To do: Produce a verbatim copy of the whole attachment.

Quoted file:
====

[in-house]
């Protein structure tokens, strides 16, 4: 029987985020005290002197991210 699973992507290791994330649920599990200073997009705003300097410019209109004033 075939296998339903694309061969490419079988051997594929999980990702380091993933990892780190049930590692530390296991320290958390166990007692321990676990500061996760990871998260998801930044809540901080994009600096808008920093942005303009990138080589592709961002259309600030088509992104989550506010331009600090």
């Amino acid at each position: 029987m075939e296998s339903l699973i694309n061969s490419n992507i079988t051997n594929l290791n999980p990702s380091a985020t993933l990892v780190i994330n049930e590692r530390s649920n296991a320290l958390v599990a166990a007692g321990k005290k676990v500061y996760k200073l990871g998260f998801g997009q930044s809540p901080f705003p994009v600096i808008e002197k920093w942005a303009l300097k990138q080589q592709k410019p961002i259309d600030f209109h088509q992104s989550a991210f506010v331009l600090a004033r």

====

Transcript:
[in-house]
């Protein structure tokens, strides 16, 4: 029987985020005290002197991210 699973992507290791994330649920599990200073997009705003300097410019209109004033 075939296998339903694309061969490419079988051997594929999980990702380091993933990892780190049930590692530390296991320290958390166990007692321990676990500061996760990871998260998801930044809540901080994009600096808008920093942005303009990138080589592709961002259309600030088509992104989550506010331009600090």
């Amino acid at each position: 029987m075939e296998s339903l699973i694309n061969s490419n992507i079988t051997n594929l290791n999980p990702s380091a985020t993933l990892v780190i994330n049930e590692r530390s649920n296991a320290l958390v599990a166990a007692g321990k005290k676990v500061y996760k200073l990871g998260f998801g997009q930044s809540p901080f705003p994009v600096i808008e002197k920093w942005a303009l300097k990138q080589q592709k410019p961002i259309d600030f209109h088509q992104s989550a991210f506010v331009l600090a004033r």